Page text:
Water parasites carried from lakes to pools, by us!

Pools are clean but when someone in a river or lake gets the parasite they can bring it to a pool.

AUSTIN (KXAN) — It’s sure swimming season. Some folks like pools, others prefer lakes and rivers. It may not matter when ingesting a water parasite known as Cryptosporidium. It can make you very sick. The young, the old and the immuno-compromised could even die. It can be transported from natural water to pools. By us. And it lingers.

At a park along Lake Austin, Freddie Nunez and family finished their swim and are ready to barbecue. Freddie likes swimming in the lake, “You’ve got waves coming from boats, you don’t get that sense of emotion when you’re in a pool. You have the rocky terrain, it’s just more natural I guess.”

The problem is that surface water parasite. You swallow just a few spores and you’re a carrier. In a week, give or take, you could get abdominal cramps, severe diarrhea and dangerous hydration. Pools are clean but when someone in a river or lake gets the parasite they can bring it to a pool. Dr. Robert Simpkins, at St. David’s Emergency Center Cedar Park, says, “The best recommendation is try not to swallow pool water. That’s how it gets into your system.” The problem, he points out, is that chlorine does not kill the parasite, “The water you fill the pool with is safe. Once it is contaminated by somebody that water is not refiltered.”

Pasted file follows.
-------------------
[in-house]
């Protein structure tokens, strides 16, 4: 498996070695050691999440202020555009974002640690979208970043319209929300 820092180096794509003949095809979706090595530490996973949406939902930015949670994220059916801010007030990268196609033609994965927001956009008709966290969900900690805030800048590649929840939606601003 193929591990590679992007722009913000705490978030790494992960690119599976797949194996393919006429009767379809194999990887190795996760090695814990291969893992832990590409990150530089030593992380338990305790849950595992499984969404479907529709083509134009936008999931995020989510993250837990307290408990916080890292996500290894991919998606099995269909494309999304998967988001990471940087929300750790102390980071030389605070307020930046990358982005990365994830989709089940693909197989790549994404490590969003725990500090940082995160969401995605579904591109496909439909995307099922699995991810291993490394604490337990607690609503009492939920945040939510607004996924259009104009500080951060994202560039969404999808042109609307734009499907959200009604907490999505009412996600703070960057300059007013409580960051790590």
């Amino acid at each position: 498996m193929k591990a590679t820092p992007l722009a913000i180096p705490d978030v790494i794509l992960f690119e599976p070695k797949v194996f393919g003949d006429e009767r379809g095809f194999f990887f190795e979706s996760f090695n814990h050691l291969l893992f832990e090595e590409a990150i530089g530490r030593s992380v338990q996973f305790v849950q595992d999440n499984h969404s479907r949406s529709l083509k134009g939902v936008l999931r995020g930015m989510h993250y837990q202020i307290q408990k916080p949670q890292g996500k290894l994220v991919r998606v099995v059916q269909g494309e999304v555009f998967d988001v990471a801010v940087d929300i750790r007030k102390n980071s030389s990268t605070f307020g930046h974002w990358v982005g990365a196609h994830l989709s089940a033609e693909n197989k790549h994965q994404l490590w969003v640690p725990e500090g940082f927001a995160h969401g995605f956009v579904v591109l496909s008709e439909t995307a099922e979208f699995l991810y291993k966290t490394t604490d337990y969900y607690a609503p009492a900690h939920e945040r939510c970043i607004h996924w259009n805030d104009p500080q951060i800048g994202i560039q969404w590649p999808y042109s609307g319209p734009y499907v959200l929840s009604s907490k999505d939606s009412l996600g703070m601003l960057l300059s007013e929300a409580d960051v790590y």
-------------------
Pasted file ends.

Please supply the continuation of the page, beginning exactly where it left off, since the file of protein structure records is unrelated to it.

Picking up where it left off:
It is impossible to track the number of cases. Many people don’t report their cramps and diarrhea. A fresh stool sample is needed to trace it to this parasite. And now the CDC reports it stays in your body and the water for weeks. If you’ve been ill you should avoid pools for awhile. Dr. Simpkins explains, “It could be weeks afterwards and they recommend once you are not ill you refrain from public water like Seaworld or public pools for two more weeks and people don’t usually do that.”

There are ways to kill it. An ozone or UV light filtering system can do it, but municipal pools don’t have them and they are expensive in private pools. Some folks figure they’ll just stick with the wild. Out at the park, Freddie Nunez says, “I’ll take my chances. I like this better.”

In 1993 a faulty water plant in Milwaukee led to an outbreak of Cryptosporidium infections. 400,000 people got sick, 104 died. That kind of mass outbreak is unlikely these days, but wherever you swim, it’s best to remember: don’t swallow the water.

 

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